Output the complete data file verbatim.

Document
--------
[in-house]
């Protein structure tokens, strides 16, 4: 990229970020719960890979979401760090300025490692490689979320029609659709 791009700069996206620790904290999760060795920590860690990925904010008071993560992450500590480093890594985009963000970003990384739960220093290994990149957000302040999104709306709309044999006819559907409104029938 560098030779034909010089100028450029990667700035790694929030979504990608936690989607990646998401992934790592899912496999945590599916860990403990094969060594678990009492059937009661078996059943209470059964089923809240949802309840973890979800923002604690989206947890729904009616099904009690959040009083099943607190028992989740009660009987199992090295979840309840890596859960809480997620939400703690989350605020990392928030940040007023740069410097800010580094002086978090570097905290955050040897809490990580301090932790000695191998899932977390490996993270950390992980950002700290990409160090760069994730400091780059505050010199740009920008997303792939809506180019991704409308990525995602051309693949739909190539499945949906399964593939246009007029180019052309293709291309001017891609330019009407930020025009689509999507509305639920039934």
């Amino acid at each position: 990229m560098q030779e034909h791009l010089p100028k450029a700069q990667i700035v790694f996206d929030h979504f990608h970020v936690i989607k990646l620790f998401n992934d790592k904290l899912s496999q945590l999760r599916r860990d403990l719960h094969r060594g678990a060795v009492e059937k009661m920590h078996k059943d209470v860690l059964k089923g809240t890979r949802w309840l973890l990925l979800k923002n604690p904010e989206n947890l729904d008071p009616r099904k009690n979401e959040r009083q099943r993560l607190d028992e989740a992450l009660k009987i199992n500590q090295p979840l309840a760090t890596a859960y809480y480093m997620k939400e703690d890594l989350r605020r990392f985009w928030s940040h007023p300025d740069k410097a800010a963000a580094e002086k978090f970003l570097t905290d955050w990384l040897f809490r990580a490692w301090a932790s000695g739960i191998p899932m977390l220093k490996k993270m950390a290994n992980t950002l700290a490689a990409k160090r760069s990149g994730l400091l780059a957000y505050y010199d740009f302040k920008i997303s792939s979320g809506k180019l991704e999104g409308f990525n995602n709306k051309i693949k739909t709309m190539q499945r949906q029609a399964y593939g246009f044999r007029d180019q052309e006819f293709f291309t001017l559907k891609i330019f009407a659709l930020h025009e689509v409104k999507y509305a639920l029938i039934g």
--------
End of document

[in-house]
């Protein structure tokens, strides 16, 4: 990229970020719960890979979401760090300025490692490689979320029609659709 791009700069996206620790904290999760060795920590860690990925904010008071993560992450500590480093890594985009963000970003990384739960220093290994990149957000302040999104709306709309044999006819559907409104029938 560098030779034909010089100028450029990667700035790694929030979504990608936690989607990646998401992934790592899912496999945590599916860990403990094969060594678990009492059937009661078996059943209470059964089923809240949802309840973890979800923002604690989206947890729904009616099904009690959040009083099943607190028992989740009660009987199992090295979840309840890596859960809480997620939400703690989350605020990392928030940040007023740069410097800010580094002086978090570097905290955050040897809490990580301090932790000695191998899932977390490996993270950390992980950002700290990409160090760069994730400091780059505050010199740009920008997303792939809506180019991704409308990525995602051309693949739909190539499945949906399964593939246009007029180019052309293709291309001017891609330019009407930020025009689509999507509305639920039934």
């Amino acid at each position: 990229m560098q030779e034909h791009l010089p100028k450029a700069q990667i700035v790694f996206d929030h979504f990608h970020v936690i989607k990646l620790f998401n992934d790592k904290l899912s496999q945590l999760r599916r860990d403990l719960h094969r060594g678990a060795v009492e059937k009661m920590h078996k059943d209470v860690l059964k089923g809240t890979r949802w309840l973890l990925l979800k923002n604690p904010e989206n947890l729904d008071p009616r099904k009690n979401e959040r009083q099943r993560l607190d028992e989740a992450l009660k009987i199992n500590q090295p979840l309840a760090t890596a859960y809480y480093m997620k939400e703690d890594l989350r605020r990392f985009w928030s940040h007023p300025d740069k410097a800010a963000a580094e002086k978090f970003l570097t905290d955050w990384l040897f809490r990580a490692w301090a932790s000695g739960i191998p899932m977390l220093k490996k993270m950390a290994n992980t950002l700290a490689a990409k160090r760069s990149g994730l400091l780059a957000y505050y010199d740009f302040k920008i997303s792939s979320g809506k180019l991704e999104g409308f990525n995602n709306k051309i693949k739909t709309m190539q499945r949906q029609a399964y593939g246009f044999r007029d180019q052309e006819f293709f291309t001017l559907k891609i330019f009407a659709l930020h025009e689509v409104k999507y509305a639920l029938i039934g």